You may never see a particular set of patients in your office – the ones who are either afraid of neck adjustments or have had a bad experience. A vast majority of those who had a bad experience did not have a life-threatening vascular event.
Neuroscience: Where Western Medicine and Chinese Medicine Can Come Together
The recent advances in neuroscience are truly incredible. With this expansion of scientific knowledge, I would like to see even more research into the neuroscientific basic of acupuncture and Chinese Medicine.
What's Triggering That Point?
An orthopedic friend recently saw a patient of mine. He felt an injection of a trigger point (TP) at the upper trapezius and surrounding areas was necessary, since that was the patient's area of chief complaint and there was a tender, radiating nodule.
Connections Worth Making
"If most doctors are like me, [they are] isolated physically and professionally. I do not make the time to connect with other doctors and also a lot of doctors do not want to be connected for a lot of reasons. Dynamic Chiropractic keeps me grounded and connected.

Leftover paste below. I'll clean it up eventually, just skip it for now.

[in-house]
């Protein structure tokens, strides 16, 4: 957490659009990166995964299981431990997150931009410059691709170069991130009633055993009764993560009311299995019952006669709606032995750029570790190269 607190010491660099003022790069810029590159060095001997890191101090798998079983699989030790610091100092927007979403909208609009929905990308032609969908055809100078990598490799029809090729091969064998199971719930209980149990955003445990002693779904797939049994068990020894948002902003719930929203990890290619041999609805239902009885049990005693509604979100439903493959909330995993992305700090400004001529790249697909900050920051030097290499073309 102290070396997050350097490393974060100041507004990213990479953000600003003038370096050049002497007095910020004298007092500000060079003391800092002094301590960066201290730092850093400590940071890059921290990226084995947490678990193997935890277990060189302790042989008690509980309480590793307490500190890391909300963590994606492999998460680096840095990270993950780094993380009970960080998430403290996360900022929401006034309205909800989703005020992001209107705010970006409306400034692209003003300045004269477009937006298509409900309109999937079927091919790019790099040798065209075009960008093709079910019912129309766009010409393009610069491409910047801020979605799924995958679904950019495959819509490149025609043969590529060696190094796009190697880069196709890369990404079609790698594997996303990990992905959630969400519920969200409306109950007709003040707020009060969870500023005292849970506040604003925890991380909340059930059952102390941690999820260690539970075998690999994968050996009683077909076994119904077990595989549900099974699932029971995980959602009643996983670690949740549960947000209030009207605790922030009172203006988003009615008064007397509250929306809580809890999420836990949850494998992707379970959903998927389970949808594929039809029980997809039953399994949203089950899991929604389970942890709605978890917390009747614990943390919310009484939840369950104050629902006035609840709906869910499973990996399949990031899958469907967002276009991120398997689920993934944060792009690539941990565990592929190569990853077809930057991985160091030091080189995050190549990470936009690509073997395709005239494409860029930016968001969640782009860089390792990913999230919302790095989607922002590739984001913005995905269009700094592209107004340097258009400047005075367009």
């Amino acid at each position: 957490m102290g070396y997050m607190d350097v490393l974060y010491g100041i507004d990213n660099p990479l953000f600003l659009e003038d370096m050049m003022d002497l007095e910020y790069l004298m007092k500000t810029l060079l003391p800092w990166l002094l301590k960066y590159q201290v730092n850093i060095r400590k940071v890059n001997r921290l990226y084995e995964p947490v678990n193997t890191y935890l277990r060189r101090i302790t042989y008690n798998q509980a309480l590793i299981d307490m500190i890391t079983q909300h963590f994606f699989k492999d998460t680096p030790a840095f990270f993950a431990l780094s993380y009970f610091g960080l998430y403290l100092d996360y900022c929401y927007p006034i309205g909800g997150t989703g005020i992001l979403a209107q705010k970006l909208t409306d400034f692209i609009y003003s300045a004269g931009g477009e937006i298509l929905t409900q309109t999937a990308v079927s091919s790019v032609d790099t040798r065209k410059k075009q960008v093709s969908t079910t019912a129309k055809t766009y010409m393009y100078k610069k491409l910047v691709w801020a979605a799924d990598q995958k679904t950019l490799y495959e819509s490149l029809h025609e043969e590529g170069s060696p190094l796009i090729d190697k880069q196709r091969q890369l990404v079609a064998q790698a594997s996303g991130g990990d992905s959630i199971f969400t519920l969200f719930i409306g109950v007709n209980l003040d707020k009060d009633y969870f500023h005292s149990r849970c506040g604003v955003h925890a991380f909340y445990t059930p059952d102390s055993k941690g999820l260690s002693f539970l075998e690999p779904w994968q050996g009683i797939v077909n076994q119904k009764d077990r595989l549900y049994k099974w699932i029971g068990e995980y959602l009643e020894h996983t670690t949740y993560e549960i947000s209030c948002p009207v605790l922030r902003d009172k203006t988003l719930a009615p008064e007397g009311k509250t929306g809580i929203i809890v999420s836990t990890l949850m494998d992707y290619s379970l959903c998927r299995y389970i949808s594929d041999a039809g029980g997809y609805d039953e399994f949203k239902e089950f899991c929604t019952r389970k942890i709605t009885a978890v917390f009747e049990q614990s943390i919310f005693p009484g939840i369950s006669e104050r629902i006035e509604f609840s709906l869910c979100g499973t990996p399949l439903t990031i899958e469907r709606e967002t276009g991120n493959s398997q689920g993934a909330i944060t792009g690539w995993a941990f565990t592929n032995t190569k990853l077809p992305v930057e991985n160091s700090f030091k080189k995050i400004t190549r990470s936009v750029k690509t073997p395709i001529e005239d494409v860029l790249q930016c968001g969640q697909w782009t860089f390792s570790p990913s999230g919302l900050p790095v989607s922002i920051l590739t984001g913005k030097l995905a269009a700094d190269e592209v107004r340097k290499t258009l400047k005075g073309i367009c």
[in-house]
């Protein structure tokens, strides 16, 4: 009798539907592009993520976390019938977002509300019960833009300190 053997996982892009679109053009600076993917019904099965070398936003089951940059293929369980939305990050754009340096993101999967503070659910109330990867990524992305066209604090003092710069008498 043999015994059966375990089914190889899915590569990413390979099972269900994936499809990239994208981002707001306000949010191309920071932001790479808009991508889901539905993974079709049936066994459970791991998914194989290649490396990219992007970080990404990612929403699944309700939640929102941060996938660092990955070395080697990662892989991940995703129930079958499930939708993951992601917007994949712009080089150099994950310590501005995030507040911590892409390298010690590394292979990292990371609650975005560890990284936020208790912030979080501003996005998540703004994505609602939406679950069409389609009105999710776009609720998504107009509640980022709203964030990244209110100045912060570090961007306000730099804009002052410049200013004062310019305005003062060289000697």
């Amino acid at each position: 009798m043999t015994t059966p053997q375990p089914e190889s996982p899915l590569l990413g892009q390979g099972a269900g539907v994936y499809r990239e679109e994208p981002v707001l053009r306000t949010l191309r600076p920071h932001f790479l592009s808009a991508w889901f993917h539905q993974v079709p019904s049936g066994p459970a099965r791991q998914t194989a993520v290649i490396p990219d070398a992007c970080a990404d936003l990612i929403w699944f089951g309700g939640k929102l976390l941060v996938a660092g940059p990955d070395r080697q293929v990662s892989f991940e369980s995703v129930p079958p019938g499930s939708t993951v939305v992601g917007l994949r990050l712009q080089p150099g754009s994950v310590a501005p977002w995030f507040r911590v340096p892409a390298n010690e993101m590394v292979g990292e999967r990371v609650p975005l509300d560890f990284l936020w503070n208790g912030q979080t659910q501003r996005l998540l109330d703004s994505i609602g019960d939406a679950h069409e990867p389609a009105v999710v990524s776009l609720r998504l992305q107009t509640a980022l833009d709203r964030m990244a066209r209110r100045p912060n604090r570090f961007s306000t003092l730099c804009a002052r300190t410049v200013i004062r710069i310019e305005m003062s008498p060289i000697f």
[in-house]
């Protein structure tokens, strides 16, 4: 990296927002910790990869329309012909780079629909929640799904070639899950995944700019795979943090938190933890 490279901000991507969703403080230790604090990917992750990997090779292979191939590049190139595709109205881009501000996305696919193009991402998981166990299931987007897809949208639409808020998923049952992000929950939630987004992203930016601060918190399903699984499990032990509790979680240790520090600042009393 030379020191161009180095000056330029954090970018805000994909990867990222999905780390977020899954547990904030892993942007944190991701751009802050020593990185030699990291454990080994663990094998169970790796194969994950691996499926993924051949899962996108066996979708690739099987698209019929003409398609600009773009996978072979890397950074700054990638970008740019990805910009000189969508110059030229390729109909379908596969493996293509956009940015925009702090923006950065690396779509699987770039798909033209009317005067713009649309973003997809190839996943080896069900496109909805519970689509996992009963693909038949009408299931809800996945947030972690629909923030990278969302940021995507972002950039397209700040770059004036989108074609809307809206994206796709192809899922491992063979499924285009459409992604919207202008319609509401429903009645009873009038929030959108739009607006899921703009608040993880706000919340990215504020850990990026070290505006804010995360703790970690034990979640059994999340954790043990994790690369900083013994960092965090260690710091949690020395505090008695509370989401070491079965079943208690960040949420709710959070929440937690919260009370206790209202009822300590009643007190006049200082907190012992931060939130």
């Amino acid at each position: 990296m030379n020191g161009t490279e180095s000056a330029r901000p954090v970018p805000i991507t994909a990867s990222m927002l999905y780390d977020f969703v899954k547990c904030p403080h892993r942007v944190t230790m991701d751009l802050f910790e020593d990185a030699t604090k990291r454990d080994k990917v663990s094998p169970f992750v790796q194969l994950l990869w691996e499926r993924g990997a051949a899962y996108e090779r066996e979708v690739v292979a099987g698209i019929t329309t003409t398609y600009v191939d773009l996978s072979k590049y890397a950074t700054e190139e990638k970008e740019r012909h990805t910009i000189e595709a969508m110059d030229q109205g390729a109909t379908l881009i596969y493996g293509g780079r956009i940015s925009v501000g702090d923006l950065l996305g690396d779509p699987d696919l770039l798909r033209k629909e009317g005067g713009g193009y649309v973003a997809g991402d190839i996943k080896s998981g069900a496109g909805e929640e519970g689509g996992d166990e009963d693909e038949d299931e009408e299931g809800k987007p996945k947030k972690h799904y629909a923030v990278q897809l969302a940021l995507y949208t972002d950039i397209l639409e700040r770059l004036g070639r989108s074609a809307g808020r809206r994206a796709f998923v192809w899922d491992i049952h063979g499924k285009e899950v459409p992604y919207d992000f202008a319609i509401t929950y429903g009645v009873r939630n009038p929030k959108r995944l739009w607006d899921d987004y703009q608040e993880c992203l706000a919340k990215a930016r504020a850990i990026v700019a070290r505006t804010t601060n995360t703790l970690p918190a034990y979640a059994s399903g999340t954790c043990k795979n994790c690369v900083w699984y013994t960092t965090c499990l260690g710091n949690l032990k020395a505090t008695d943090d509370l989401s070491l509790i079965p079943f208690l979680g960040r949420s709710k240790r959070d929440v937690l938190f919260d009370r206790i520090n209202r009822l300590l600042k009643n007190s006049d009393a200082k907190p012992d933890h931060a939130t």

Old TCM Sayings: Treat the Front to Treat the Back
Chinese medicine college was, and always will be, a memorable time. It was a time of massive personal and professional growth.
May, 2002, Vol. 02, Issue 05
By Cliff Korn, BS, LMT, NCTMB
I just enjoyed a most wonderful Easter weekend. While the religious significance of the holiday certainly does not escape me, this holiday, like most others to me, highlights the opportunity for overworked and overstressed family to gather together.Sitting in my living room were four generations of family. I have two new grandchildren - a 4½-month-old grandson and a 1½-month-old granddaughter. I think my grandchildren spent all but 15 minutes in someone's arms the entire day. Great grandparents, grandparents, parents, aunts and uncles all clamored for the opportunity to hold, cuddle and love those children. The quantity and quality of touch they received on that holiday was delightful to behold - enough so that it caused me to dust off two books in my office library that hadn't seen the light of day in several years.